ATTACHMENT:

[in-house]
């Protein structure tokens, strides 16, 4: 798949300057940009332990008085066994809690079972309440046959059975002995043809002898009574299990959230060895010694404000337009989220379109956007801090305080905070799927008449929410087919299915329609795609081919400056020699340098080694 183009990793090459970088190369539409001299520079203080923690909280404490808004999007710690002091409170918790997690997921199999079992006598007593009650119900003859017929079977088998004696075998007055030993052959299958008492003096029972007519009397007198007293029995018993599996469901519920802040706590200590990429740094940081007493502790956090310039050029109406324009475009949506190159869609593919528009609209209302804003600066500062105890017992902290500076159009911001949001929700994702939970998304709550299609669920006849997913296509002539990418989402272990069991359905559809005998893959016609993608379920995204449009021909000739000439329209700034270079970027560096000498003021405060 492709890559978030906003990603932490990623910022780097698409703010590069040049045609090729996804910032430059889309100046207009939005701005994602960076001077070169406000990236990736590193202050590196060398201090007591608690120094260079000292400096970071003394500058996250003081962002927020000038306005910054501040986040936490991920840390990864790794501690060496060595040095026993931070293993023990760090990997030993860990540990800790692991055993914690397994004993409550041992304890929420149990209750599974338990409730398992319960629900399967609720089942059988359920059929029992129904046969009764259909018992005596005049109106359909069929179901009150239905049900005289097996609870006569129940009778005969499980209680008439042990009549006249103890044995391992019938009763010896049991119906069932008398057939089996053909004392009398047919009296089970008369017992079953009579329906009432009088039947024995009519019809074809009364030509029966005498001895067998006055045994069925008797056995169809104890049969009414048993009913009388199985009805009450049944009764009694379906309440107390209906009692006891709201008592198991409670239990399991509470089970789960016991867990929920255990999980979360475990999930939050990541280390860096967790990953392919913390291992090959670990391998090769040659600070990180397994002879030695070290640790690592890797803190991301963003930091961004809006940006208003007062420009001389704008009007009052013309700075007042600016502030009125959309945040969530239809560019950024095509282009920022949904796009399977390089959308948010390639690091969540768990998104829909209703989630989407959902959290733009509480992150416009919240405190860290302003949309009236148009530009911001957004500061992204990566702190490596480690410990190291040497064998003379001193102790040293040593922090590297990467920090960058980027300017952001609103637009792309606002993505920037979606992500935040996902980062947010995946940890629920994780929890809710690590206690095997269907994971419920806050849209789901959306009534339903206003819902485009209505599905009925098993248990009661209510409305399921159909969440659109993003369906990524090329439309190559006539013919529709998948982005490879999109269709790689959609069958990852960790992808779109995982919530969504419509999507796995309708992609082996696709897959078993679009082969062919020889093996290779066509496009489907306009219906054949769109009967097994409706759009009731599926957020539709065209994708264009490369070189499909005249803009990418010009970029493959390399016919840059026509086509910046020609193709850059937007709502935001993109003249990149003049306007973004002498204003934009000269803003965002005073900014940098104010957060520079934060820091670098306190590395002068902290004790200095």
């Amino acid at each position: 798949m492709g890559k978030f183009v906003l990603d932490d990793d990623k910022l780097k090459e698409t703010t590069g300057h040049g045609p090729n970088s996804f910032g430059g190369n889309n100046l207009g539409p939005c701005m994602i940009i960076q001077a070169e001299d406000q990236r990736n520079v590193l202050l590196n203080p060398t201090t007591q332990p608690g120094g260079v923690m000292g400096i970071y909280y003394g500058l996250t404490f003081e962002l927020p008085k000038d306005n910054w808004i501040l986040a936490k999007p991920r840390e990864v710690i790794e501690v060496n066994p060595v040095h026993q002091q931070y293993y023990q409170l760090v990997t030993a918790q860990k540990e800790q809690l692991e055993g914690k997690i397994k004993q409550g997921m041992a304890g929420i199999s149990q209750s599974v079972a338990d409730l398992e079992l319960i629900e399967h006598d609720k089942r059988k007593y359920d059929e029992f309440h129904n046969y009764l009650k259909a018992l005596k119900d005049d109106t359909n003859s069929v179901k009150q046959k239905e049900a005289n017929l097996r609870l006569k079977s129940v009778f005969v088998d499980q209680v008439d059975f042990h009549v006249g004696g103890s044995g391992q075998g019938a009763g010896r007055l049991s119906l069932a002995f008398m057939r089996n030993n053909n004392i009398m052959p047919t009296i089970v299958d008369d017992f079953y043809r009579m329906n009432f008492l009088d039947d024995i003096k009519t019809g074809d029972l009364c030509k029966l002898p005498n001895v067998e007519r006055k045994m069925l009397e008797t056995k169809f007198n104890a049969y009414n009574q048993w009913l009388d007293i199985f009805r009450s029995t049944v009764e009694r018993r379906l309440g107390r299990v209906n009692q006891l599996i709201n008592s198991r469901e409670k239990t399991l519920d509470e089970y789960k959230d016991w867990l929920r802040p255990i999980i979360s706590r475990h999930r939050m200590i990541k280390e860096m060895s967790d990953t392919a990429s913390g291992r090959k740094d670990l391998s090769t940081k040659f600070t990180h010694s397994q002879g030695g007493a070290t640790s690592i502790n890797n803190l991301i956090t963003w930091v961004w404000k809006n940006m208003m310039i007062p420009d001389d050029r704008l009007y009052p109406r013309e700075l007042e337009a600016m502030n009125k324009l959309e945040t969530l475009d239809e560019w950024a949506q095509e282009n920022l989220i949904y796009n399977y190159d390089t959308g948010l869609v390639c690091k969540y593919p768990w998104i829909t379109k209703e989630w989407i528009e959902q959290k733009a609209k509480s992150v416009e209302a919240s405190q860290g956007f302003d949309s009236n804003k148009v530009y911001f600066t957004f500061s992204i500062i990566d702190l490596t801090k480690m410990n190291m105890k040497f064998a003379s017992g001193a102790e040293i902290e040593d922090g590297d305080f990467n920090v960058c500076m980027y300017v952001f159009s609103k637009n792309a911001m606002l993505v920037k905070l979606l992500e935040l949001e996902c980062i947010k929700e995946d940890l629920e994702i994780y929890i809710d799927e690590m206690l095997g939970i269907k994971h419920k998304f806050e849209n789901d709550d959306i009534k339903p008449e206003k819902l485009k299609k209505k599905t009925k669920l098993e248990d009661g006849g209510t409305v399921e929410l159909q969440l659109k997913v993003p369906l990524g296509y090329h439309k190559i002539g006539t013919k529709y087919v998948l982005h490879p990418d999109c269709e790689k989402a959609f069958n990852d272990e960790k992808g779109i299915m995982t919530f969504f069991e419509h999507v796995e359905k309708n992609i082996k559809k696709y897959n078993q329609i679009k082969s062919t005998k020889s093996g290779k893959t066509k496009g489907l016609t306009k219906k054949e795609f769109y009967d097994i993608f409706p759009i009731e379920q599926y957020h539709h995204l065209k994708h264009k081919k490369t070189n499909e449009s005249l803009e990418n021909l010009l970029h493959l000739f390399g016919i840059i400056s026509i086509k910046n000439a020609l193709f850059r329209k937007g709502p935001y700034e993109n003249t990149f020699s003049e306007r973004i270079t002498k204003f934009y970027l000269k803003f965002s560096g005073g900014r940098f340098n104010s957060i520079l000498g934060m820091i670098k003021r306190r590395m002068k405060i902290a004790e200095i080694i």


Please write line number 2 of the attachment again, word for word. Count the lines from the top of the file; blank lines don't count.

């Protein structure tokens, strides 16, 4: 798949300057940009332990008085066994809690079972309440046959059975002995043809002898009574299990959230060895010694404000337009989220379109956007801090305080905070799927008449929410087919299915329609795609081919400056020699340098080694 183009990793090459970088190369539409001299520079203080923690909280404490808004999007710690002091409170918790997690997921199999079992006598007593009650119900003859017929079977088998004696075998007055030993052959299958008492003096029972007519009397007198007293029995018993599996469901519920802040706590200590990429740094940081007493502790956090310039050029109406324009475009949506190159869609593919528009609209209302804003600066500062105890017992902290500076159009911001949001929700994702939970998304709550299609669920006849997913296509002539990418989402272990069991359905559809005998893959016609993608379920995204449009021909000739000439329209700034270079970027560096000498003021405060 492709890559978030906003990603932490990623910022780097698409703010590069040049045609090729996804910032430059889309100046207009939005701005994602960076001077070169406000990236990736590193202050590196060398201090007591608690120094260079000292400096970071003394500058996250003081962002927020000038306005910054501040986040936490991920840390990864790794501690060496060595040095026993931070293993023990760090990997030993860990540990800790692991055993914690397994004993409550041992304890929420149990209750599974338990409730398992319960629900399967609720089942059988359920059929029992129904046969009764259909018992005596005049109106359909069929179901009150239905049900005289097996609870006569129940009778005969499980209680008439042990009549006249103890044995391992019938009763010896049991119906069932008398057939089996053909004392009398047919009296089970008369017992079953009579329906009432009088039947024995009519019809074809009364030509029966005498001895067998006055045994069925008797056995169809104890049969009414048993009913009388199985009805009450049944009764009694379906309440107390209906009692006891709201008592198991409670239990399991509470089970789960016991867990929920255990999980979360475990999930939050990541280390860096967790990953392919913390291992090959670990391998090769040659600070990180397994002879030695070290640790690592890797803190991301963003930091961004809006940006208003007062420009001389704008009007009052013309700075007042600016502030009125959309945040969530239809560019950024095509282009920022949904796009399977390089959308948010390639690091969540768990998104829909209703989630989407959902959290733009509480992150416009919240405190860290302003949309009236148009530009911001957004500061992204990566702190490596480690410990190291040497064998003379001193102790040293040593922090590297990467920090960058980027300017952001609103637009792309606002993505920037979606992500935040996902980062947010995946940890629920994780929890809710690590206690095997269907994971419920806050849209789901959306009534339903206003819902485009209505599905009925098993248990009661209510409305399921159909969440659109993003369906990524090329439309190559006539013919529709998948982005490879999109269709790689959609069958990852960790992808779109995982919530969504419509999507796995309708992609082996696709897959078993679009082969062919020889093996290779066509496009489907306009219906054949769109009967097994409706759009009731599926957020539709065209994708264009490369070189499909005249803009990418010009970029493959390399016919840059026509086509910046020609193709850059937007709502935001993109003249990149003049306007973004002498204003934009000269803003965002005073900014940098104010957060520079934060820091670098306190590395002068902290004790200095």